75. 75. “Hamartia” Ignorance Hasty or careless view Decision taken voluntarily Oedipus Othello Hamlet It may be accompanied by normal imperfection, but it is not itself a moral imperfection, and in the purest tragic situation the suffering hero is not morally to blame.
  76. 76. The Dramatic Unities Unity of Time #Comparing the Epic and the Tragedy:- “Tragedy tries as far as possible, to live within a single revolution of the sun, or only slightly to exceed it, whereas the epic observes no limits in its time of action”. About the Unity of Time he merely says in the Poetics that tragedy should confine itself, “as far as possible”, to a single revolution of the sun.
  77. 77. Unity of Place Aristotle only mentions when comparing the epic and the tragedy, that the epic can narrate a number of actions going on simultaneously in different parts, while in drama such simultaneous actions cannot be represented, for the stage is one part and not several parts, or places.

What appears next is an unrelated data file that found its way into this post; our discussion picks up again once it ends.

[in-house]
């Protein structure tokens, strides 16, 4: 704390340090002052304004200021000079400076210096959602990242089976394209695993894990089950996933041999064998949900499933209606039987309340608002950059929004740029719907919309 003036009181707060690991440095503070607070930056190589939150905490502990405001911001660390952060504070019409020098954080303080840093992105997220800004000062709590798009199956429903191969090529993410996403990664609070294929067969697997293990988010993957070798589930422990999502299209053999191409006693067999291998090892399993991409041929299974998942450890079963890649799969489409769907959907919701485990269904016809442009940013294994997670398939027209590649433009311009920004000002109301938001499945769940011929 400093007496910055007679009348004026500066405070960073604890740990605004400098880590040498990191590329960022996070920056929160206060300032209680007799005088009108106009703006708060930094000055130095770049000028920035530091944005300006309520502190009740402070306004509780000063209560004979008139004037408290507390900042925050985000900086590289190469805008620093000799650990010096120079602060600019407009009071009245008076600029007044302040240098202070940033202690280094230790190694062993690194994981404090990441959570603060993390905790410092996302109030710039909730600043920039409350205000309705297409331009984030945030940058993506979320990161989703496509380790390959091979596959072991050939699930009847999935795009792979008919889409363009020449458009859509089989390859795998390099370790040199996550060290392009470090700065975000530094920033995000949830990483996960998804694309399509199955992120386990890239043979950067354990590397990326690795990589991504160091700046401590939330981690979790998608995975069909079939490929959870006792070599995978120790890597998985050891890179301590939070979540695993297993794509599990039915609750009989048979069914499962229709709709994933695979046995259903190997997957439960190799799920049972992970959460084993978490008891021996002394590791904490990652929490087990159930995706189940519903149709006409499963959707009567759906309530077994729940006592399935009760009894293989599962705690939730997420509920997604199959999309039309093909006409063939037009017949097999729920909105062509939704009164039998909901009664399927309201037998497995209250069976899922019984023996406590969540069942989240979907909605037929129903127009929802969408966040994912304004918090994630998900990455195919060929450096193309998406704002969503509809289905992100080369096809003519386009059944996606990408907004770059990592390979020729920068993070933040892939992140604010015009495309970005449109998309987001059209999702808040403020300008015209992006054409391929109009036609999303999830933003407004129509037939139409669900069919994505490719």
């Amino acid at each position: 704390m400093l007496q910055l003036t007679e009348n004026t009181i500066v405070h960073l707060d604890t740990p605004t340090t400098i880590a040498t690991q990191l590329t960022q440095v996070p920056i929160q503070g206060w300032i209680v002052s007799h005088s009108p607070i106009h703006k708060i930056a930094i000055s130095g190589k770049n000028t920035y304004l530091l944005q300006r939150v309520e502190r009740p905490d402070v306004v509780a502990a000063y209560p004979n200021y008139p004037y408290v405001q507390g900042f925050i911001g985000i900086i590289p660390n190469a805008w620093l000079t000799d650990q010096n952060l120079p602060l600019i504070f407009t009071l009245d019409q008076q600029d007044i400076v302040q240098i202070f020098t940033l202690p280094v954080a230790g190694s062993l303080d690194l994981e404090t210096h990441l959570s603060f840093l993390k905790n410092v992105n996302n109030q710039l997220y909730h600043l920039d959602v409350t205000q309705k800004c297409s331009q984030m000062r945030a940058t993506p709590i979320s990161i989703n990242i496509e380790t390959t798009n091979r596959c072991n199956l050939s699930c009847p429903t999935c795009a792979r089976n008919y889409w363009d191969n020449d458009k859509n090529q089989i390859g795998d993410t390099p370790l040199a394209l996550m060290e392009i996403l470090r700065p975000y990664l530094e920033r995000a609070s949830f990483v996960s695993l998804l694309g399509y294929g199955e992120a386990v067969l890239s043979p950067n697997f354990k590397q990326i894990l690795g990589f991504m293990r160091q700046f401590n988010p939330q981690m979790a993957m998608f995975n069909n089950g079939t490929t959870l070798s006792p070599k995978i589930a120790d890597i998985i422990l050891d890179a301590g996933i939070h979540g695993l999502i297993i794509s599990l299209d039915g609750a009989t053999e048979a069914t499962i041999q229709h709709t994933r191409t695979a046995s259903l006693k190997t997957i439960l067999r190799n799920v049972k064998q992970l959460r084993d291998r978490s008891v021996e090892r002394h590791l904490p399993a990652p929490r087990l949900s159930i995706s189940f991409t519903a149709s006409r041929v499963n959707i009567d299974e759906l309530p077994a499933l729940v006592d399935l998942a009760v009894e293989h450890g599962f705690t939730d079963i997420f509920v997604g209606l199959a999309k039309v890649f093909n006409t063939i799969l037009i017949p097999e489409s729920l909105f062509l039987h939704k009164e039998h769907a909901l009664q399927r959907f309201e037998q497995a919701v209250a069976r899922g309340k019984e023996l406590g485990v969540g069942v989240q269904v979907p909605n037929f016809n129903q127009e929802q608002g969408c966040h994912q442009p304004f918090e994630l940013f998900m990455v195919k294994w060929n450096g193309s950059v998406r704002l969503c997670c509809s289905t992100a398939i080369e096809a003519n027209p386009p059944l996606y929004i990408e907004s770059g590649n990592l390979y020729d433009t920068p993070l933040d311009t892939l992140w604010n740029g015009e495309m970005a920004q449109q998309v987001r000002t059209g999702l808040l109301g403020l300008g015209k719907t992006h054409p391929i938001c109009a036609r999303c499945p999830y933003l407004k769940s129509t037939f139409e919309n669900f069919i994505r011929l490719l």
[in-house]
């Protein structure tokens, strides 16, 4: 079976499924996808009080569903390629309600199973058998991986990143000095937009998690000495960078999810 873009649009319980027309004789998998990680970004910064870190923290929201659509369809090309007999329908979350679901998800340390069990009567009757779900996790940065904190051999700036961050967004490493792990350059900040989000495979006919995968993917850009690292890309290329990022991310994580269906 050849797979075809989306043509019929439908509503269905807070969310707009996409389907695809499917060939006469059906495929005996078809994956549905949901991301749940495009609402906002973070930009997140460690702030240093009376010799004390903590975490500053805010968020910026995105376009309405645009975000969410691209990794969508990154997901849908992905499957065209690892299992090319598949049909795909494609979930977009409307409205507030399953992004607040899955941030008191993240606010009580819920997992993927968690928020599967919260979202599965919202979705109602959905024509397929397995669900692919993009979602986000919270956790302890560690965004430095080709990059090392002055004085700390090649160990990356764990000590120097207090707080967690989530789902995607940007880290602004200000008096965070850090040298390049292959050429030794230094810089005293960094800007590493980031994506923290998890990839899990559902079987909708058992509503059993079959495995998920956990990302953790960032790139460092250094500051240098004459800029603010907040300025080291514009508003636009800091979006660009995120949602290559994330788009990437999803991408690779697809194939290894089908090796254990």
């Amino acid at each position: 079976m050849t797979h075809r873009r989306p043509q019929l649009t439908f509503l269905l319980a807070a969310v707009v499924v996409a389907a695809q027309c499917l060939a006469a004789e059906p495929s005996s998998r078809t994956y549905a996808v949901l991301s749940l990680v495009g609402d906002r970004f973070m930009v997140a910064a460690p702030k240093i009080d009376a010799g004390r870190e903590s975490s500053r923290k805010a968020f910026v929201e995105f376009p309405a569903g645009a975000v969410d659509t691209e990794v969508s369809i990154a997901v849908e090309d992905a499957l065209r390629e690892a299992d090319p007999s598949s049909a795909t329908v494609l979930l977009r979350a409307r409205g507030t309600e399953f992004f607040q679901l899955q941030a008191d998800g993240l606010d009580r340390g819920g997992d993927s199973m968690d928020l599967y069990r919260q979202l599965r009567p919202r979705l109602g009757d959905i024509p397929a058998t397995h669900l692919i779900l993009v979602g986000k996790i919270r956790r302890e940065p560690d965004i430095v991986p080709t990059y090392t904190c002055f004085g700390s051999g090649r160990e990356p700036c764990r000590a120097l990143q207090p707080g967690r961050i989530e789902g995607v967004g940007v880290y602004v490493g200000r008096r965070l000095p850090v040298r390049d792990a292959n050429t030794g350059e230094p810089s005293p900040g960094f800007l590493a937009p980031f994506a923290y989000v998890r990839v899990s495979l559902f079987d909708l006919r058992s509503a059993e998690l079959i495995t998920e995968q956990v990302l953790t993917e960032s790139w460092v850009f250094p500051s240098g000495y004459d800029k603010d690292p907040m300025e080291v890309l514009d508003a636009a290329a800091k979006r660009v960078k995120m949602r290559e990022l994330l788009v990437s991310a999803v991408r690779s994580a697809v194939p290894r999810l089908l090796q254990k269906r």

78. 78. Unity of Action Tight plot – not episodic; events have the logical connectedness
  79. 79.  Unity of plot in epic.  Contrast between epic and tragedy.  Superiority of tragedy over epic.  Tragedy is possible without character but not without plot.  Epic is of four types : simple and complex, epic of character, epic of suffering.  Tragedy is of four types : The complex tragedy, the tragedy of suffering, the tragedy of character, the tragedy of spectacle. EPIC AND TRAGEDY
  80. 80. Types of Tragedy • Complex tragedy It consists of reversal and recognition of truth. • Tragedy of suffering Tragedy depicts suffering. • Tragedy of character Character more involved than plot. • Tragedy of spectacle It depends upon the sensational effects produced by the actors, the costume designers and other mechanical and artificial devices.
  81. 81. Types of Recognition Anagnorisis (discovery or recognition of truth) • Signs or objects, symbols • Author tells himself • Discovery from memory • Process of reasoning • Discovery arising from the false reasoning
  82. 82. Superiority of Tragedy over Epic • It has all the elements of an epic and has also spectacle and song which the epic lacks. • Unity of action only in a tragedy not in an epic. • Simply reading the play without performing it is already very potent. • Tragedy is shorter that is more compact concentrated effect.